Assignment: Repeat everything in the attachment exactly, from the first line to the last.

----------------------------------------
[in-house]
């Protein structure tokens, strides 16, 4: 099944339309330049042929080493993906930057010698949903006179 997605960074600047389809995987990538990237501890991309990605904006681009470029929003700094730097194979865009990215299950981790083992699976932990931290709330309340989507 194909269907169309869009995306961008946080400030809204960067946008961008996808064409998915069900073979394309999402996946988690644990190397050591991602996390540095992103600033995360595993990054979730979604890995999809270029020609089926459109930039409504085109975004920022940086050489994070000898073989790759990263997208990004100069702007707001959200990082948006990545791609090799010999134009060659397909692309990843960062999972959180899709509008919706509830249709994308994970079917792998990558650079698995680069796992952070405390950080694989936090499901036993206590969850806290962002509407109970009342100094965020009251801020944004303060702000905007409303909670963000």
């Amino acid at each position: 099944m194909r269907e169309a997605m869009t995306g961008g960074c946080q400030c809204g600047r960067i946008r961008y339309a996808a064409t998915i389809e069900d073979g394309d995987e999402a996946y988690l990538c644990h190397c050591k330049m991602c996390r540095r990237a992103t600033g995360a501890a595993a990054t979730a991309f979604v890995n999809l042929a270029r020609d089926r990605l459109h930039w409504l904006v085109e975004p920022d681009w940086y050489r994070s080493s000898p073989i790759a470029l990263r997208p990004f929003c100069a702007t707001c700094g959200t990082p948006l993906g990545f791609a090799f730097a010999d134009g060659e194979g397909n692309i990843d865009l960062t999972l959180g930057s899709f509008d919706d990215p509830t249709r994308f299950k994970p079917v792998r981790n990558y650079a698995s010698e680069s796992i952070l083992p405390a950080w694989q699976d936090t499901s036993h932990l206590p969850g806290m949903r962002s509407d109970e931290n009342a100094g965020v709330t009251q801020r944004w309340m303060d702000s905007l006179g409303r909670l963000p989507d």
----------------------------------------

[in-house]
């Protein structure tokens, strides 16, 4: 099944339309330049042929080493993906930057010698949903006179 997605960074600047389809995987990538990237501890991309990605904006681009470029929003700094730097194979865009990215299950981790083992699976932990931290709330309340989507 194909269907169309869009995306961008946080400030809204960067946008961008996808064409998915069900073979394309999402996946988690644990190397050591991602996390540095992103600033995360595993990054979730979604890995999809270029020609089926459109930039409504085109975004920022940086050489994070000898073989790759990263997208990004100069702007707001959200990082948006990545791609090799010999134009060659397909692309990843960062999972959180899709509008919706509830249709994308994970079917792998990558650079698995680069796992952070405390950080694989936090499901036993206590969850806290962002509407109970009342100094965020009251801020944004303060702000905007409303909670963000």
């Amino acid at each position: 099944m194909r269907e169309a997605m869009t995306g961008g960074c946080q400030c809204g600047r960067i946008r961008y339309a996808a064409t998915i389809e069900d073979g394309d995987e999402a996946y988690l990538c644990h190397c050591k330049m991602c996390r540095r990237a992103t600033g995360a501890a595993a990054t979730a991309f979604v890995n999809l042929a270029r020609d089926r990605l459109h930039w409504l904006v085109e975004p920022d681009w940086y050489r994070s080493s000898p073989i790759a470029l990263r997208p990004f929003c100069a702007t707001c700094g959200t990082p948006l993906g990545f791609a090799f730097a010999d134009g060659e194979g397909n692309i990843d865009l960062t999972l959180g930057s899709f509008d919706d990215p509830t249709r994308f299950k994970p079917v792998r981790n990558y650079a698995s010698e680069s796992i952070l083992p405390a950080w694989q699976d936090t499901s036993h932990l206590p969850g806290m949903r962002s509407d109970e931290n009342a100094g965020v709330t009251q801020r944004w309340m303060d702000s905007l006179g409303r909670l963000p989507d």